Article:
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Nueces Jail Fails Due to Bad Conditions

January 17, 2010 The Nueces County Jail failed a surprise state inspection two weeks after U.S. marshals pulled federal prisoners from the jail, the U.S. Marshals Service said Friday. State inspectors gave…

Topics:   conditions in county jails, inspections, sanitation, Texas Commission on Jail Standards

The Nueces County Jail failed a surprise state inspection two weeks after U.S. marshals pulled federal prisoners from the jail, the U.S. Marshals Service said Friday.

State inspectors gave Sheriff Rebecca Stutts a timeframe to fix problems and said they understood why federal prisoners were removed, according to marshals.

State inspectors finished the two-day surprise inspection Friday. Stutts said she would not comment on the results until an official report is released.

The Texas Commission on Jail Standards does not release results to the public until county officials receive the report, commission executive director Terry Julian said. He expects to receive the inspectors’ report by Wednesday and to send official results to county officials by Thursday.

Inspectors gave a verbal report to Stutts after their inspection.

“There were general observations, but we don’t comment because it’s not official until it’s in writing,” Stutts said Friday.

County Commissioner Chuck Cazalas said the state has not decided whether the jail failed.

“We’ll have to wait and see what the determination is,” he said.

Photos taken June 7 by marshals show moldy showers, peeling paint, clogged toilets, exposed wiring and inmates sleeping on floors. The state inspection this week found similar conditions and an emergency generator that would not work despite requirements to test it monthly, marshals said.

The state conducted the surprise annual inspection about two weeks after the U.S. Marshals’ Service pulled 55 federal prisoners from the Nueces County Jail because federal inspections found questionable living conditions. Julian has said the jail was due for an annual inspection because the last one was conducted Aug. 11, 2005.

The state commission can take away certificates for jails to operate if deficiencies are not fixed after an inspection. State law requires jail officials to correct problems in a reasonable amount of time, which must be one year or less as set by the commission.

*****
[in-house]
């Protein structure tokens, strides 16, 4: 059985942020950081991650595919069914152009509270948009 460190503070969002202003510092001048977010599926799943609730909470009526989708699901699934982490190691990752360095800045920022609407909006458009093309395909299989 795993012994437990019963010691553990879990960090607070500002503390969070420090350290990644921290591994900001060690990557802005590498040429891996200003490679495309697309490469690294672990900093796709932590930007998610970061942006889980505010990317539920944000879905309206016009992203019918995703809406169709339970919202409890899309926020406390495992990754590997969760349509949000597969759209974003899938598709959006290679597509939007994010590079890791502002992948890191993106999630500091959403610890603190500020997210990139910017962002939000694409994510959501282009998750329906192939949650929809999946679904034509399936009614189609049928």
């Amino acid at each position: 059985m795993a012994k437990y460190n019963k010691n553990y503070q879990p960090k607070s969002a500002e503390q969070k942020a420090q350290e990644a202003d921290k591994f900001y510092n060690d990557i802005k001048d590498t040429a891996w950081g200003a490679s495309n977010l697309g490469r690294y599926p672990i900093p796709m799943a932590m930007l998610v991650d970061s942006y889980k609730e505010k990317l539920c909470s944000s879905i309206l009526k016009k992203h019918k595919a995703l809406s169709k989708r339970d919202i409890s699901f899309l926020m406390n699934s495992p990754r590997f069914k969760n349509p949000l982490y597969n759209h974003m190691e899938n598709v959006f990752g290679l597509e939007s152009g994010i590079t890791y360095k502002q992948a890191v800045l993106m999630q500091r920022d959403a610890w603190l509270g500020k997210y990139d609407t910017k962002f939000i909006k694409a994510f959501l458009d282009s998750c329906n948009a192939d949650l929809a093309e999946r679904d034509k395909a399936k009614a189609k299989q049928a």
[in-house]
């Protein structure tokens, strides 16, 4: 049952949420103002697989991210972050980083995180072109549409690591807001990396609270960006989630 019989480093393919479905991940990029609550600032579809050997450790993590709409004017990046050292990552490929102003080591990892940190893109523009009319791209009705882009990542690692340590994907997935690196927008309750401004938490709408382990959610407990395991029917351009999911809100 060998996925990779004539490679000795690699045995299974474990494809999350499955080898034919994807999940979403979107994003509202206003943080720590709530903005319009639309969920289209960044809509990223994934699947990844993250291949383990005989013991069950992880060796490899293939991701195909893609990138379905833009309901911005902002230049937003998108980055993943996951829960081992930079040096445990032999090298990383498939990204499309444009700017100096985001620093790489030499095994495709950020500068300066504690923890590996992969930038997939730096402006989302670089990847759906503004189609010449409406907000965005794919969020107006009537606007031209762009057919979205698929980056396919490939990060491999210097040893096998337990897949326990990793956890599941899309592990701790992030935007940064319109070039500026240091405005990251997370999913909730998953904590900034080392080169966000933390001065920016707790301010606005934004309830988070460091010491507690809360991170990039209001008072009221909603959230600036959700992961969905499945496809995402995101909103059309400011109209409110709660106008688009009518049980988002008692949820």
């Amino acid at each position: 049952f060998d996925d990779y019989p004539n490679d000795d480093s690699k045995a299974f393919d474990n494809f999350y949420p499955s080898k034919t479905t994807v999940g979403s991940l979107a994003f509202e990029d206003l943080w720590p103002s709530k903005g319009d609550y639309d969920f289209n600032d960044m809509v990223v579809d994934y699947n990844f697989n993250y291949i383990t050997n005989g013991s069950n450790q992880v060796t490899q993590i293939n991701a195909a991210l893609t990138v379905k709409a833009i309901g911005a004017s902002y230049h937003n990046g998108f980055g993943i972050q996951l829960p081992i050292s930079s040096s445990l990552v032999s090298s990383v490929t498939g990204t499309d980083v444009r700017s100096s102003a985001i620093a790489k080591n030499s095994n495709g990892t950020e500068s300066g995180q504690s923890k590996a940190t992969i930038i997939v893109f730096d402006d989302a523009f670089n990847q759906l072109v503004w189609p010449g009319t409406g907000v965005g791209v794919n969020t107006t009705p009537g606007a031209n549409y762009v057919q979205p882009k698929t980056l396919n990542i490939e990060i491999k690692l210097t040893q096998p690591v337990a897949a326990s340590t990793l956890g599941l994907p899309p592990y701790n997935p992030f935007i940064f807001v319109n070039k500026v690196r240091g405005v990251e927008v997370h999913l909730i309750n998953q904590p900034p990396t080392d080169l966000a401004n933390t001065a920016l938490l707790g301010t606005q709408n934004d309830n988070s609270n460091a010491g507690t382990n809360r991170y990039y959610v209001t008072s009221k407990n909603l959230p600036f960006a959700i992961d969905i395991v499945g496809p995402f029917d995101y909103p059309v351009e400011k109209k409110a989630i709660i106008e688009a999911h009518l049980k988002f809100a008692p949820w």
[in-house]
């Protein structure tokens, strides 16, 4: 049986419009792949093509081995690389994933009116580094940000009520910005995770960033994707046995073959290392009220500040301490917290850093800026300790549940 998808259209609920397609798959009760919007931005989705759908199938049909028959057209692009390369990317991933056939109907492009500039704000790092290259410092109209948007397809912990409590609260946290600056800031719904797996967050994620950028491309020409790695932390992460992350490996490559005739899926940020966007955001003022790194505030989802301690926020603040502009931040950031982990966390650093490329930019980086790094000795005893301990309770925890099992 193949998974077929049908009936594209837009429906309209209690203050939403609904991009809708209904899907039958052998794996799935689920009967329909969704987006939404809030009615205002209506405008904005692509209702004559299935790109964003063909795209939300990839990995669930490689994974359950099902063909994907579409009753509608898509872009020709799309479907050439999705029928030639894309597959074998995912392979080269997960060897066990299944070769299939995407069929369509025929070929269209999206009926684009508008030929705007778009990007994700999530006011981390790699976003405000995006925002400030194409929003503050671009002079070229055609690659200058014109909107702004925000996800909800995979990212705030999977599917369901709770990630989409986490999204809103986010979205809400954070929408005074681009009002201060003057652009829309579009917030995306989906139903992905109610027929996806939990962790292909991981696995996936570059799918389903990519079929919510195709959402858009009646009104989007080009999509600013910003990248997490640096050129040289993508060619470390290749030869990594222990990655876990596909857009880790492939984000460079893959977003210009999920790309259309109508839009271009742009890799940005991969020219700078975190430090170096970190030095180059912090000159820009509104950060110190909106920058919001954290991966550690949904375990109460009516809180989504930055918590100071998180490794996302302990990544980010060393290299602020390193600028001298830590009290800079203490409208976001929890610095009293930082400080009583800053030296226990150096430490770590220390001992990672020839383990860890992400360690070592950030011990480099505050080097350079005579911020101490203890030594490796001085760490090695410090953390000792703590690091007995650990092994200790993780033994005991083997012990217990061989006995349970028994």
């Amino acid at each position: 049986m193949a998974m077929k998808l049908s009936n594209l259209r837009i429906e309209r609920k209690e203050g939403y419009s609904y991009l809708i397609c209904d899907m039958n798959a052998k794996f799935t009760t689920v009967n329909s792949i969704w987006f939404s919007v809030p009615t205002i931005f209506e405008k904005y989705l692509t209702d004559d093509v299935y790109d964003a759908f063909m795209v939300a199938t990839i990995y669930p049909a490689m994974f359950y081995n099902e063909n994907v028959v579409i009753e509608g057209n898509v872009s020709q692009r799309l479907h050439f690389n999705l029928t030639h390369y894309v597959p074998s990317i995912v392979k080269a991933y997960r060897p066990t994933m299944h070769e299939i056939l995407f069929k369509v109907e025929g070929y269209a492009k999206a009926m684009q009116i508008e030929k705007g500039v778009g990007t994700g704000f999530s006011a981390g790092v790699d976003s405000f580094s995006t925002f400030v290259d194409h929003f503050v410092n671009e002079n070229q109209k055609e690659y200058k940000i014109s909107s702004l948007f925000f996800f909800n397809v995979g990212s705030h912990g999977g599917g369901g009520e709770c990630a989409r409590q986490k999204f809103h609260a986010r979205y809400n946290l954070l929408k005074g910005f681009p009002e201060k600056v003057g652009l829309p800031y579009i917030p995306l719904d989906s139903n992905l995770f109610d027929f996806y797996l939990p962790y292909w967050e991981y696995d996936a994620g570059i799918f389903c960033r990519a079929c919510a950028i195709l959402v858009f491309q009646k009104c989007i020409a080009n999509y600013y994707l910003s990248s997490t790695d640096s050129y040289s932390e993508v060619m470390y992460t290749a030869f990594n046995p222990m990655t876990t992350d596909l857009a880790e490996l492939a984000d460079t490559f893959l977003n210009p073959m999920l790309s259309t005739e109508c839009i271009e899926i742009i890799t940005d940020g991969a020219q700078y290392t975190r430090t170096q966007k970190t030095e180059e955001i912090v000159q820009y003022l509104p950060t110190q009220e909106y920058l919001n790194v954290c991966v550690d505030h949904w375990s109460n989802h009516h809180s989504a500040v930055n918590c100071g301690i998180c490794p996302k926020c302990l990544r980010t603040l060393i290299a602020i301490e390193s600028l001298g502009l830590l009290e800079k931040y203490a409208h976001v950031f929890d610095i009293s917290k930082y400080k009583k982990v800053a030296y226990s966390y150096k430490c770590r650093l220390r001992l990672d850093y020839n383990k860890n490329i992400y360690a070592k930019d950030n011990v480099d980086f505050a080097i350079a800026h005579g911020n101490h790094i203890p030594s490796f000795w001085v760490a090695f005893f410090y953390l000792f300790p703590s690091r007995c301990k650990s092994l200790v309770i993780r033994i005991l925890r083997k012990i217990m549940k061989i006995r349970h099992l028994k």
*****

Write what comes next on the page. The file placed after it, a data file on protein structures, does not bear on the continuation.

If standards aren’t met then, the state can close a jail, remove inmates from a portion of the jail and order prisoners transferred. As of May, 18 jails were closed in Texas, 26 were non-compliant with standards and 225 met standards, according to state commission records.

State inspectors follow a checklist of about 600 items, ranging from inmate clothing to booking procedures and meals.

“They’ll check every cell, every lavatory, every commode,” Julian said. “It will be a completely thorough check of the jail.”

Julian also said the U.S. marshals’ pulling federal prisoners out of the jail did not affect the normal state inspection process.

“We use the same criteria in all the inspections,” Julian said. “We did send one extra inspector so it wouldn’t take so long because the news media wants to know.”

Stutts has said the jail was cleaned after marshals pulled prisoners and that larger maintenance problems, such as plumbing, would take longer to fix. She has asked for a meeting with county commissioners to develop a budget and plan.

Jails are responsible for a maintenance and cleaning plan and for keeping the jail up to standards, and Julian said “clean” can be a subjective term.

“What’s clean for one might not be clean for another,” he said. “But they need to have a system set up locally and they develop the standard for what clean is.”

Some jails use incentives for inmates to keep their cells clean, such as popcorn on Fridays for the cleanest cell, Julian said.

“The labor is there – it’s all free,” he said of jail maintenance in Texas. “There’s no reason for them not to keep the jail clean.”

The Nueces County Jail sanitation plan filed with the state in 2000 calls for daily cleaning of jail units. Each unit must contain a cleaning bucket stocked with disinfectant, a sponge, a toilet bowl brush and a scrub brush.

Inmates should clean daily, and corrections officers are responsible for supervising and inspecting the cleanup, according to the plan. A mop and bucket with clean water also should be provided once a day to each unit and stored in ventilated areas when not in use.

Trustees should be assigned to clean holding areas, briefing rooms, the court tunnel, booking area and restrooms.

Stutts said the plan is followed daily at the Nueces County Jail.

“As far as I know it has been,” she said.

State inspection reports since 2000 show two deficiencies in the Nueces County Jail that were later cleared, and the jail passed all inspections. In April 2001, state officials found the holding and detoxification cells crowded with 124 inmates, 54 above capacity. A follow-up inspection in July cleared the jail.

In 2004, a July inspection found deficiencies in life safety equipment or drills, but the jail was re-inspected and certified the next month.

The contract between Nueces County and the federal government sets aside 96 of 1,020 beds in the county jail for federal prisoners. The county receives a daily rate of $45 for each prisoner.

Contact Denise Malan at 886-4334


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